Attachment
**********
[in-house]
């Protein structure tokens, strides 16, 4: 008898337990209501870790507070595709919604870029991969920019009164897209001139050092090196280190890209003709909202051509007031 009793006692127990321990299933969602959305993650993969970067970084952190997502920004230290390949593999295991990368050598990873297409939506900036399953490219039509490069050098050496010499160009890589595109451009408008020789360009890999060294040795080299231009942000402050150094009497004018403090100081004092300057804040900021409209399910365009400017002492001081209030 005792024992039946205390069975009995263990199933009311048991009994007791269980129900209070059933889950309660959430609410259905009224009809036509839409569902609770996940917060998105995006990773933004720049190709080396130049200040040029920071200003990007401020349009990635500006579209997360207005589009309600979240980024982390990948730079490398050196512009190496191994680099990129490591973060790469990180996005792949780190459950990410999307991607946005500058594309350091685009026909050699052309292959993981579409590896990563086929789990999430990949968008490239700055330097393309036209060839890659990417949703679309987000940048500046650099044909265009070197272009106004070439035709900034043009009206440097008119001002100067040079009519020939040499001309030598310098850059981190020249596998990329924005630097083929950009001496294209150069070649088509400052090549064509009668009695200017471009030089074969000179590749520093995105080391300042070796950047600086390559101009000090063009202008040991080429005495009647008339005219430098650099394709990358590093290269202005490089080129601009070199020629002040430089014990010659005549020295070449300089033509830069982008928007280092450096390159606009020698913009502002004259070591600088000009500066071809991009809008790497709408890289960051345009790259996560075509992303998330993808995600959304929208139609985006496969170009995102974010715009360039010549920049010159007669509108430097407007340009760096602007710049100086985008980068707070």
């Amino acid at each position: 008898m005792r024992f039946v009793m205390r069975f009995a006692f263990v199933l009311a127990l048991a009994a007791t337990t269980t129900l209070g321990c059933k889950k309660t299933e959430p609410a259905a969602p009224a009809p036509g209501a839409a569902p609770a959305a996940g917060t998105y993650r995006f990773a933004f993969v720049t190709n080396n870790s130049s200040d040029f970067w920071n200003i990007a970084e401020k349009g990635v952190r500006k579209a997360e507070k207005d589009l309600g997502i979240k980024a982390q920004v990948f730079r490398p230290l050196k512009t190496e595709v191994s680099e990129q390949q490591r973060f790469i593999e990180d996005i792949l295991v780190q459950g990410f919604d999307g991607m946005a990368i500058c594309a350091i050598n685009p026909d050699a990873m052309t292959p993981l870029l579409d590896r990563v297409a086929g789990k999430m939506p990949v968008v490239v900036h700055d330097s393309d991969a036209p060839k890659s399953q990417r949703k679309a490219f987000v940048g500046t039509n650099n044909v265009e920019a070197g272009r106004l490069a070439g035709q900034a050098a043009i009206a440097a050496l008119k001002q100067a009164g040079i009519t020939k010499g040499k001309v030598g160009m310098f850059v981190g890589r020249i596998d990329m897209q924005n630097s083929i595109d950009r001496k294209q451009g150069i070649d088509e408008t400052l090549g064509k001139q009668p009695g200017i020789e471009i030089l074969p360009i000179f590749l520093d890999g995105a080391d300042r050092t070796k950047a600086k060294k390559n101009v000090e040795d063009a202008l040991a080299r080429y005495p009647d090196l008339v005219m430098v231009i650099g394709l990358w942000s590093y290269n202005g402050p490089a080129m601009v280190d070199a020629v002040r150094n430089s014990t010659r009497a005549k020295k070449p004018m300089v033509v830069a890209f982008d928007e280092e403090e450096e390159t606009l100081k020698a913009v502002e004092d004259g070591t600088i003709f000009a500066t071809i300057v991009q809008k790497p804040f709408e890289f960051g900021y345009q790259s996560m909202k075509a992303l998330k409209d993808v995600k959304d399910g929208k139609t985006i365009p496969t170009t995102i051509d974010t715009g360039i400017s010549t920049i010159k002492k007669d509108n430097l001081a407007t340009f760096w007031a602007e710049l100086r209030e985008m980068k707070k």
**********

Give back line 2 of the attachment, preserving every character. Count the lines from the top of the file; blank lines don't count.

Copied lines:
């Protein structure tokens, strides 16, 4: 008898337990209501870790507070595709919604870029991969920019009164897209001139050092090196280190890209003709909202051509007031 009793006692127990321990299933969602959305993650993969970067970084952190997502920004230290390949593999295991990368050598990873297409939506900036399953490219039509490069050098050496010499160009890589595109451009408008020789360009890999060294040795080299231009942000402050150094009497004018403090100081004092300057804040900021409209399910365009400017002492001081209030 005792024992039946205390069975009995263990199933009311048991009994007791269980129900209070059933889950309660959430609410259905009224009809036509839409569902609770996940917060998105995006990773933004720049190709080396130049200040040029920071200003990007401020349009990635500006579209997360207005589009309600979240980024982390990948730079490398050196512009190496191994680099990129490591973060790469990180996005792949780190459950990410999307991607946005500058594309350091685009026909050699052309292959993981579409590896990563086929789990999430990949968008490239700055330097393309036209060839890659990417949703679309987000940048500046650099044909265009070197272009106004070439035709900034043009009206440097008119001002100067040079009519020939040499001309030598310098850059981190020249596998990329924005630097083929950009001496294209150069070649088509400052090549064509009668009695200017471009030089074969000179590749520093995105080391300042070796950047600086390559101009000090063009202008040991080429005495009647008339005219430098650099394709990358590093290269202005490089080129601009070199020629002040430089014990010659005549020295070449300089033509830069982008928007280092450096390159606009020698913009502002004259070591600088000009500066071809991009809008790497709408890289960051345009790259996560075509992303998330993808995600959304929208139609985006496969170009995102974010715009360039010549920049010159007669509108430097407007340009760096602007710049100086985008980068707070």